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Management of congenital esophageal stenosis associated with esophageal atresia and its impact on postoperative esophageal stricture

Ibrahim, Ashraf H.M.; Bazeed, Mohamed F.; Jamil, Salim; Hader, Hamad A.; Abdel Raheem, Ibrahim M.; Ashraf, Ibrahim

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Annals of Pediatric Surgery: April 2016 - Volume 12 - Issue 2 - p 36-42
doi: 10.1097/01.XPS.0000482656.06000.84
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The incidence of congenital esophageal stenosis (CES) associated with esophageal atresia (EA) ranges from 0.4 to 14% 1–3. According to four observational studies, the overall incidence of CES among patients with EA and/or tracheoesophageal fistula (TEF) was 9.6% 4. In a study on 61 patients with CES, 29 had associated EA 5. CES can affect the anastomotic site 3,6 or distal to it 2,7,8. The incidence of anastomotic esophageal stricture (ES) after repair of EA ranges from 18 to 50% 9,10. Most of the cases of ES respond to dilatations, whereas few are refractory, requiring surgical resection. The incidence and impact of CES on postoperative ES is not known. Moreover, there is no consensus as regards the management of CES associated with EA and TEF. The aim of this work was to study the incidence, management of CES associated with EA with distal TEF, and its impact on ES after surgical repair.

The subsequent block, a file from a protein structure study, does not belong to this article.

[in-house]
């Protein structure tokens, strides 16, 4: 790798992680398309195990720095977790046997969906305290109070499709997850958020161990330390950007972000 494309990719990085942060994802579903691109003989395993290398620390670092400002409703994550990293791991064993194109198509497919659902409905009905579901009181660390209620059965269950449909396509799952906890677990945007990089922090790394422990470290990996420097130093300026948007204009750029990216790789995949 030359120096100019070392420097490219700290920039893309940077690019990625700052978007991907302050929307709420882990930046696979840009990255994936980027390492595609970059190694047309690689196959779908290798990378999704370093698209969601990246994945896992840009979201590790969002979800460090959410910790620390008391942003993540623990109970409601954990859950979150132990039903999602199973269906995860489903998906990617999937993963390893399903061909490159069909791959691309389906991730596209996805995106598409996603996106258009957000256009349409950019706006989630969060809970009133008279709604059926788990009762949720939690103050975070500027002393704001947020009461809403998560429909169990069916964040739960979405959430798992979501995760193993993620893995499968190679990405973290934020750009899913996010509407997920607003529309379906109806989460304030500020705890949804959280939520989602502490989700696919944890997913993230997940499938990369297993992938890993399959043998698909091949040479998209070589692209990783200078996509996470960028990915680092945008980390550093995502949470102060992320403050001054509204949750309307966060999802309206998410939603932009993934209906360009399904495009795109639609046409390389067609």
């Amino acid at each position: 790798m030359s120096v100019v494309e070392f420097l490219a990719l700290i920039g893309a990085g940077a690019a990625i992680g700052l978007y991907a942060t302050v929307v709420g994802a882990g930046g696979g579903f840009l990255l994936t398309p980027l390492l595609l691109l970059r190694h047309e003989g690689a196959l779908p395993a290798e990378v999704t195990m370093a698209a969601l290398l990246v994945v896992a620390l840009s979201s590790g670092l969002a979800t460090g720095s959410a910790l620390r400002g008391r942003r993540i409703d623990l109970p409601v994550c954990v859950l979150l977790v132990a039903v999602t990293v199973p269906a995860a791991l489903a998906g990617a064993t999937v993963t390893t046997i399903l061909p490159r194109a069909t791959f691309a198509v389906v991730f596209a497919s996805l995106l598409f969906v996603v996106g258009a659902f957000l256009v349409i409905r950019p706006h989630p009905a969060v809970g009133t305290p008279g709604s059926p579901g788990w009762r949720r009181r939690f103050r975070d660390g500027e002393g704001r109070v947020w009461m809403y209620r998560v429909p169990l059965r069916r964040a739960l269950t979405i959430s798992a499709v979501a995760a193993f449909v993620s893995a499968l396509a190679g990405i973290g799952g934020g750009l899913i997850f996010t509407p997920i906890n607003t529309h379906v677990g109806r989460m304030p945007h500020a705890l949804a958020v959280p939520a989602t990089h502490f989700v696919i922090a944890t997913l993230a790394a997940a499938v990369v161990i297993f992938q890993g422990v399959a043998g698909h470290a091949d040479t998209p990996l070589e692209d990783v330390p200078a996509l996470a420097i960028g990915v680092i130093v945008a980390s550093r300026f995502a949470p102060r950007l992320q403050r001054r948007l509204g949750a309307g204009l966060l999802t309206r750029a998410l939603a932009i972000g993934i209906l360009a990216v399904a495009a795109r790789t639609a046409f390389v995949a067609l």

Patients and methods